“What is it about the three semesters we shared that has helped you in terms of YOUR interests and goals? It’s a tough question.”

Here’s her response:

“Looking back on my first day of [the first course], I would have considered myself an exceptional math student … or at least, what I thought a math student really was. It seems that during high school in math classes, even in AP courses, you are given theorems, rules, etc. and you are to take them in as fact without doubt or critical thinking about where they came from. [This sequence] was a huge eye-opener for me about the world of academia in general. Each theorem has a proof and at one time, someone slaved away to develop what they have proven to be true. You are supposed to question what you learn which I think is a principle of life that really developed for me through the enhanced math courses. I remember analyzing Newton’s Method and when I was able to find the faults with it, I was honestly astonished! You mean, this simple principle of finding roots isn’t actually the without-limit method that I had learned two years previous? It’s these kind of epiphanies that make me curious and make me want to learn more and apply that same doubt to other subjects whether biology, chemistry, engineering, etc.

As far as my interests and goals are concerned, it’s a pretty simple statement: I want to know everything! Or, I guess, keep an open-mind and learn as much as I can along the way. I’m currently doing research now that reminds me a lot of my first experiences with my math projects and proofs. I’m given protocols and procedures on a sheet of paper and in my high school mind frame, I would take them as the best way possible to do them and be on my way. But, when results don’t show, you become the expert and tweak the infallible procedure because you’re taught in research to question everything; to look at the broad scale and, if necessary, repeat until a conclusion can be drawn or else change the way you’re doing it.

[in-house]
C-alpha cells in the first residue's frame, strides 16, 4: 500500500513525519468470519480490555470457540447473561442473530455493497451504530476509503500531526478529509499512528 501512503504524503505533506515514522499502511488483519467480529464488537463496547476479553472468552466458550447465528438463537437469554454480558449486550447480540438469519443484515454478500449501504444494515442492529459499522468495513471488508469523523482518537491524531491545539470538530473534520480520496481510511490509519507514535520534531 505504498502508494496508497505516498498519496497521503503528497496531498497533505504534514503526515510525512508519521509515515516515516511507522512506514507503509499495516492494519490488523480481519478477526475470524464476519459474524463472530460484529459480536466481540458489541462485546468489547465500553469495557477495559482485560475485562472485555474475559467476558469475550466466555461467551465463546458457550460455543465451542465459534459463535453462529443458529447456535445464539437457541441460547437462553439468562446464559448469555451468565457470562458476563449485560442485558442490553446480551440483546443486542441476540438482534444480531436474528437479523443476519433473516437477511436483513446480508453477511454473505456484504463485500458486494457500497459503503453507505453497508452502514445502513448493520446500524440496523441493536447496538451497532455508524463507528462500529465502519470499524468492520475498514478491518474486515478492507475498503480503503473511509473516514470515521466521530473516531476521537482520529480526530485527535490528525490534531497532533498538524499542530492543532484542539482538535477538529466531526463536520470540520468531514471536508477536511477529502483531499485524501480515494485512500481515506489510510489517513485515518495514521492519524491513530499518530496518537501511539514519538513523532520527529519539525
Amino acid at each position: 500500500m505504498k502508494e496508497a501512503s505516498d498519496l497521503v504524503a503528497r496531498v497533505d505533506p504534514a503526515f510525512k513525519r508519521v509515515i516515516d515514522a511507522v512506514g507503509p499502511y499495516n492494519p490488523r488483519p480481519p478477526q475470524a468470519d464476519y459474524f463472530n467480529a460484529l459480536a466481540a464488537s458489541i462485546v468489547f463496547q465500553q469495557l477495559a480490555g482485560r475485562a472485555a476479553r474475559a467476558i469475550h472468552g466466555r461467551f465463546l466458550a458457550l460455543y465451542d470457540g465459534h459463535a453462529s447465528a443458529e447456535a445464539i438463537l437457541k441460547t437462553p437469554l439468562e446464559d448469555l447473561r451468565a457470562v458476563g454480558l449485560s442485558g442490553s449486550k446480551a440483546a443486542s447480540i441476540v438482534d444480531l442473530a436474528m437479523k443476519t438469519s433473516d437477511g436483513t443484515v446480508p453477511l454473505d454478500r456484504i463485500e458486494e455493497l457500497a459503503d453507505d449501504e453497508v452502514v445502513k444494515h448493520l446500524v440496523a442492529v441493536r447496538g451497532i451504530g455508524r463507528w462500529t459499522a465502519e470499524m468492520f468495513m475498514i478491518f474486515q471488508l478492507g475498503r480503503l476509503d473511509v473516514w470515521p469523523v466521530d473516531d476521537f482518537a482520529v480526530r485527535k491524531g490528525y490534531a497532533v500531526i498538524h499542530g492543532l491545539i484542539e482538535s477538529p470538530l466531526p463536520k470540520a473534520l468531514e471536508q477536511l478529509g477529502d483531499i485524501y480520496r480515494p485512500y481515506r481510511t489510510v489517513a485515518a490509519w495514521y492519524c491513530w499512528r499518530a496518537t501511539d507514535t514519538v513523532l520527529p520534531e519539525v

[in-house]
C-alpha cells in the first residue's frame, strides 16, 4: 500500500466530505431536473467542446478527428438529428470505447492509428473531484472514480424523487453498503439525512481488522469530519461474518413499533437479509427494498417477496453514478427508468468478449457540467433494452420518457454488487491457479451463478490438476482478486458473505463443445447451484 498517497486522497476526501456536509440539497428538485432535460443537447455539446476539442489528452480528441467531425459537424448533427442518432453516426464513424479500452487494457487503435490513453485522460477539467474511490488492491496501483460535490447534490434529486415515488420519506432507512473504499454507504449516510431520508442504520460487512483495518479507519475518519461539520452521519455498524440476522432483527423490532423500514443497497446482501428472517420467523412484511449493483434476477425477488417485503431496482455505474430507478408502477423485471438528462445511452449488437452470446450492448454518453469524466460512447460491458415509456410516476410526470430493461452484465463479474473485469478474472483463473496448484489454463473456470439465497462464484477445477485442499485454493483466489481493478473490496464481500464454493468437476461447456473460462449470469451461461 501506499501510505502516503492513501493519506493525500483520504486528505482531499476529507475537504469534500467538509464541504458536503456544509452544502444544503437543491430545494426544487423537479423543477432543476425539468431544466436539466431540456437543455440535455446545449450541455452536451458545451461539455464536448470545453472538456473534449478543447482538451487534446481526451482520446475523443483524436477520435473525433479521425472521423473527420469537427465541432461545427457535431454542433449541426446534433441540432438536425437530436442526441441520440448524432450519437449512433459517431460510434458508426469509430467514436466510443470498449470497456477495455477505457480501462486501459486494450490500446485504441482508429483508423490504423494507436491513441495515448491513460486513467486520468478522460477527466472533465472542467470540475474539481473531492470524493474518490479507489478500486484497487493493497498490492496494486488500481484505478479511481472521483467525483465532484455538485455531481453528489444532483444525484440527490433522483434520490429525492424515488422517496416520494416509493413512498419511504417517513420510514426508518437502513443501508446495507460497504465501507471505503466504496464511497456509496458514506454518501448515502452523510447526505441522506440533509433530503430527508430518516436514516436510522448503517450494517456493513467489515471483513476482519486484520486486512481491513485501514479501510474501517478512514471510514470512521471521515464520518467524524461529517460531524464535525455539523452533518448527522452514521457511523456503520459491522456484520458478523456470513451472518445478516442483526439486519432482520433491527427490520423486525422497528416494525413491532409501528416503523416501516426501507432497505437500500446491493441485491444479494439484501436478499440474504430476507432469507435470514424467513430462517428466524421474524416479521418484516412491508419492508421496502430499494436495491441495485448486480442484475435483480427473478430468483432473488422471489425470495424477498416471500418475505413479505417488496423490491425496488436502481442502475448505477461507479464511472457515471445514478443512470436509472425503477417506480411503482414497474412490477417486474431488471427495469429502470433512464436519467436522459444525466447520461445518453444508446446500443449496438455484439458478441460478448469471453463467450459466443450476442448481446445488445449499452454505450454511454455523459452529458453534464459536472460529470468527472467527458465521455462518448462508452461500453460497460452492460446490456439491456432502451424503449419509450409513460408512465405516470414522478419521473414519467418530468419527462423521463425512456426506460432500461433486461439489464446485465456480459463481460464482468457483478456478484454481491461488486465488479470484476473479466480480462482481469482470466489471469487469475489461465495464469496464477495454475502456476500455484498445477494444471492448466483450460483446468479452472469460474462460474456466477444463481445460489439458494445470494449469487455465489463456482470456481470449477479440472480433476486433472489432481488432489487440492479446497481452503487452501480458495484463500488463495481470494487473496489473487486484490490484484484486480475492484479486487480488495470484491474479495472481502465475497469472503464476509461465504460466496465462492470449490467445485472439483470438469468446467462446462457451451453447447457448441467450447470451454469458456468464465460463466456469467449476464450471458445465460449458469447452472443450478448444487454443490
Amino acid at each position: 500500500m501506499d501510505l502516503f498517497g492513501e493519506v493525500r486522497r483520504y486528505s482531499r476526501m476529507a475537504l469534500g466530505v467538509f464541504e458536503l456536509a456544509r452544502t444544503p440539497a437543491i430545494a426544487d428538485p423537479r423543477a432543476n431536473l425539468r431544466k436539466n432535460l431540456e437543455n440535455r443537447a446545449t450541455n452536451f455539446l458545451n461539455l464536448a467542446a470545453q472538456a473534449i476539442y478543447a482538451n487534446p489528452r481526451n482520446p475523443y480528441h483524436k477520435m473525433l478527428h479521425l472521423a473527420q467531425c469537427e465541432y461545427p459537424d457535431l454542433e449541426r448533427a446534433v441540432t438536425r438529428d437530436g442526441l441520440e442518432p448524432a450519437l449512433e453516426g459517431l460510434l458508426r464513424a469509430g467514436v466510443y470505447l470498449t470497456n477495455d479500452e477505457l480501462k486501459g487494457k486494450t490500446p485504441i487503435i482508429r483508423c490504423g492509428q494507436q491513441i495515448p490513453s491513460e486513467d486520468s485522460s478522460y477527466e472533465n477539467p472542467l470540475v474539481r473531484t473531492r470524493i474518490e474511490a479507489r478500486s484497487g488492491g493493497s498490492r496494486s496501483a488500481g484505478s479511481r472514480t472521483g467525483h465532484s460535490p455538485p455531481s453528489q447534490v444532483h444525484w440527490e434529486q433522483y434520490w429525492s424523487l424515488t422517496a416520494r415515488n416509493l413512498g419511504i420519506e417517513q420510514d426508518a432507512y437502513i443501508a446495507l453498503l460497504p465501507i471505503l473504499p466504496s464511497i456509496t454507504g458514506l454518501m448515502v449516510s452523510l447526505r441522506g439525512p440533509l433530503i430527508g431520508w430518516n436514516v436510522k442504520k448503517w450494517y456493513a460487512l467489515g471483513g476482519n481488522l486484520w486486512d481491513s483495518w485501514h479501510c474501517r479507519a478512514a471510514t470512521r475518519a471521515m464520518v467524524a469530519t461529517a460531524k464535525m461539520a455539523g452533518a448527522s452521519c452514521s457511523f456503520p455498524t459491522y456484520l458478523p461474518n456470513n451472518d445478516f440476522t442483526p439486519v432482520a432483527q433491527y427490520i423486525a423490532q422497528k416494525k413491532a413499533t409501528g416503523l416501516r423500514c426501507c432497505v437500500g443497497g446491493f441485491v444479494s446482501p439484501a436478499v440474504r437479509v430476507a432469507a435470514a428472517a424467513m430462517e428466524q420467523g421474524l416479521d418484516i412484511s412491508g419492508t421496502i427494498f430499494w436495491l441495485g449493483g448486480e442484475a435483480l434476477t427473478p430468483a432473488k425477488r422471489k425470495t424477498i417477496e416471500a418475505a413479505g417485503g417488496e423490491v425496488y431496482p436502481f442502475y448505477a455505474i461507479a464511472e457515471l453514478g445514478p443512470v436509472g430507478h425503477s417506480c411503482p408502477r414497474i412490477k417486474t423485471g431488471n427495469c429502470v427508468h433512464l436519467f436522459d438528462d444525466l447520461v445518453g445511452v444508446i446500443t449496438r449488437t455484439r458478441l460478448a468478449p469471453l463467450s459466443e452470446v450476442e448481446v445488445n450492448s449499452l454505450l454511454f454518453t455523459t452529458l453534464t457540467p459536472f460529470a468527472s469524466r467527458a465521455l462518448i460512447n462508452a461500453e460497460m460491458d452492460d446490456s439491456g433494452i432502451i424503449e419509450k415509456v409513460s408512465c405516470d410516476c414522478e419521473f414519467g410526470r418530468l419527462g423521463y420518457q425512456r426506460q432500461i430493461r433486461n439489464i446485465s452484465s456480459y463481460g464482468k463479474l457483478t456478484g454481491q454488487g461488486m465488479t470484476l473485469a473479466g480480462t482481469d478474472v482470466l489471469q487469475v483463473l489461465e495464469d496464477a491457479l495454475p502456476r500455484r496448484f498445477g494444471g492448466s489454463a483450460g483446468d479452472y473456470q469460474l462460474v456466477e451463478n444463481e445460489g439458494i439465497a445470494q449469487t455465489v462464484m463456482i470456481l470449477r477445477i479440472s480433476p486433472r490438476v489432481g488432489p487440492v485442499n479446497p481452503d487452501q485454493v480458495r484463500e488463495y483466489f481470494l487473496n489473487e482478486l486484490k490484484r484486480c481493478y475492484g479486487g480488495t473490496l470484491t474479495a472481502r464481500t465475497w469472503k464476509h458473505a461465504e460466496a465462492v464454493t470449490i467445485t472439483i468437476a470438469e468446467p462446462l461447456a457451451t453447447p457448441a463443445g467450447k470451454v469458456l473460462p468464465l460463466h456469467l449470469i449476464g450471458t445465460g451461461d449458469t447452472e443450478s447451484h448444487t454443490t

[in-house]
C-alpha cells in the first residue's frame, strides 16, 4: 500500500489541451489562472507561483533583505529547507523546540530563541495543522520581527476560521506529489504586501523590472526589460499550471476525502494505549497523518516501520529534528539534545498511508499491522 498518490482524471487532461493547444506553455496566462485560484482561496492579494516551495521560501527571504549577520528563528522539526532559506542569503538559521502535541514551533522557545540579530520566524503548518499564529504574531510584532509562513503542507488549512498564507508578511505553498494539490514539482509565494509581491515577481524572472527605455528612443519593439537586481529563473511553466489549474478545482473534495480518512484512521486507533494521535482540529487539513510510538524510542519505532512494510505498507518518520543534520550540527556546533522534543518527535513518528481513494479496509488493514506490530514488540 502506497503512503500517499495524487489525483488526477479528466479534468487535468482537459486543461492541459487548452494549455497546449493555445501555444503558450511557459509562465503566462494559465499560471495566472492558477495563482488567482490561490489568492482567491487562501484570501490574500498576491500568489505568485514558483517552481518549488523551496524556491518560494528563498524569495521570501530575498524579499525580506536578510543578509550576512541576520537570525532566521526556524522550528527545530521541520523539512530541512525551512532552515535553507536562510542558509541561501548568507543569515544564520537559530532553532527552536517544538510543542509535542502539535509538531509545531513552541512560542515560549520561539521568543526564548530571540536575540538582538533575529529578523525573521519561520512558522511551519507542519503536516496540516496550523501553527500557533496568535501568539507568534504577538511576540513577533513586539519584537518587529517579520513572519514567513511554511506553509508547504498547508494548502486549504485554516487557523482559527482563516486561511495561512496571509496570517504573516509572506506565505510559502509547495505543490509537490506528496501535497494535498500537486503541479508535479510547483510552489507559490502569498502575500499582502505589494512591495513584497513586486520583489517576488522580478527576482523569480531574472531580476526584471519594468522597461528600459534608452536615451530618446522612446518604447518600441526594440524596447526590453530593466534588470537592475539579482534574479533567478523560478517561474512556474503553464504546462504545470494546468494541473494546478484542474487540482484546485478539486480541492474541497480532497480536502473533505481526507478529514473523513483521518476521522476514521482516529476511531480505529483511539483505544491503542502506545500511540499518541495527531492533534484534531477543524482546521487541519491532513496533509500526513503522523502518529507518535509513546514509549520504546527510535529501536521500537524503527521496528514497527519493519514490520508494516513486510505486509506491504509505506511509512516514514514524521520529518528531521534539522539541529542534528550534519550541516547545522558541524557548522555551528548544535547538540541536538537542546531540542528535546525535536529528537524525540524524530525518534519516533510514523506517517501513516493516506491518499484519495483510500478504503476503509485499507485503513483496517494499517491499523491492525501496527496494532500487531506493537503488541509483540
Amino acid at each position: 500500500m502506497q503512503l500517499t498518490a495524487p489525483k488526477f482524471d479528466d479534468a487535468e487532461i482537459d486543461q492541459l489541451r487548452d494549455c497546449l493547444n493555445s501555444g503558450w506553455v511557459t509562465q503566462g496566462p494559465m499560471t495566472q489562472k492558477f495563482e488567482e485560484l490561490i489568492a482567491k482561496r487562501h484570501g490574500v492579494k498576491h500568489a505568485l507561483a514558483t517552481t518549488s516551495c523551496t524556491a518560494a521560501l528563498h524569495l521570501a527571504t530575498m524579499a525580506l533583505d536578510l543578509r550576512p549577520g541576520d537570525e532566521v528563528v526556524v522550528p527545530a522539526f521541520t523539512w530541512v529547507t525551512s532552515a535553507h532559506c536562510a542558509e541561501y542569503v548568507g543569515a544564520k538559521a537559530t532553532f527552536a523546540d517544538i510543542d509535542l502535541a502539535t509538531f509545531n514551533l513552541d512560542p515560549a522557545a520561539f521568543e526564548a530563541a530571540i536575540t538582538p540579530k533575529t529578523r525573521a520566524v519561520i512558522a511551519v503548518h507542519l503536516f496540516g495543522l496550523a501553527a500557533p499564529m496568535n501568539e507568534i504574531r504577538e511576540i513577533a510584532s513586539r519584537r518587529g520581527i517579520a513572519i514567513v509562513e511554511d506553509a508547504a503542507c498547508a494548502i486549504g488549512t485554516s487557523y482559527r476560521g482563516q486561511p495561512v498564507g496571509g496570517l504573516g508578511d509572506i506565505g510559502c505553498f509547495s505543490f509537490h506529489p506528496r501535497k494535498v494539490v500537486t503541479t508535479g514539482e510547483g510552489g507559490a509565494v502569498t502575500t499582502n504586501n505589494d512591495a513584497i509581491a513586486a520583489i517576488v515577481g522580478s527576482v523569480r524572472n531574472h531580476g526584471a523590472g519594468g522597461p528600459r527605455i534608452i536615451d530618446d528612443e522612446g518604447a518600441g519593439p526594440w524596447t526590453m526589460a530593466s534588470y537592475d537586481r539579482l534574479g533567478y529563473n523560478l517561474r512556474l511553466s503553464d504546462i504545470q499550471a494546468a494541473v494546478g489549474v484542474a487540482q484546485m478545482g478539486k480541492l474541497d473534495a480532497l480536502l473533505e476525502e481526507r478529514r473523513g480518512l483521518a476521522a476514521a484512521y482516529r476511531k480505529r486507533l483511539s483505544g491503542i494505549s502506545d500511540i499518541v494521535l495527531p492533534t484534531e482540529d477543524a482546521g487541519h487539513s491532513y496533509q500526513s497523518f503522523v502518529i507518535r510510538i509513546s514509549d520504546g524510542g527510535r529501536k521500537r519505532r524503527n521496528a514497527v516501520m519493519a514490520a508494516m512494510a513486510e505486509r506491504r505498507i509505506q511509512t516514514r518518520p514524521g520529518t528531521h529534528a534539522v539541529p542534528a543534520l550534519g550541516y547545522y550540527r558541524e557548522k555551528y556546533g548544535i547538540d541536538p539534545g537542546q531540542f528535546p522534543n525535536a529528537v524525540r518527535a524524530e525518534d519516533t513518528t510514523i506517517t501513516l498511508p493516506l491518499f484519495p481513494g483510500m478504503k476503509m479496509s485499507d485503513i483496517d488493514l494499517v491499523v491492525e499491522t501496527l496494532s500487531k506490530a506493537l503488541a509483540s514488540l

I feel like I’m rambling a bit, but the math courses in general opened up my mind to the possibilities while also giving me the appreciation for the foundations on our knowledge, whether math or science. Also, being a very, um how should I say this, “grade-orientated person” it was nice to be in a class where I could focus on the learning while having a professor who was observant of not just what we could regurgitate on a test, but to how much we had grown and learned throughout the course.”

Math 2141 and 2142 were first given in the academic year 2006-7; I’ve often been the instructor of the first-year course and direct the sequence. It has been of interest to sufficiently many talented and highly motivated students that we now have two sections of 2141. Mostly, I think the course works for the intended audience. I do take students criticisms seriously.

Here are some comments made more recently by students late in the second semester: One wrote: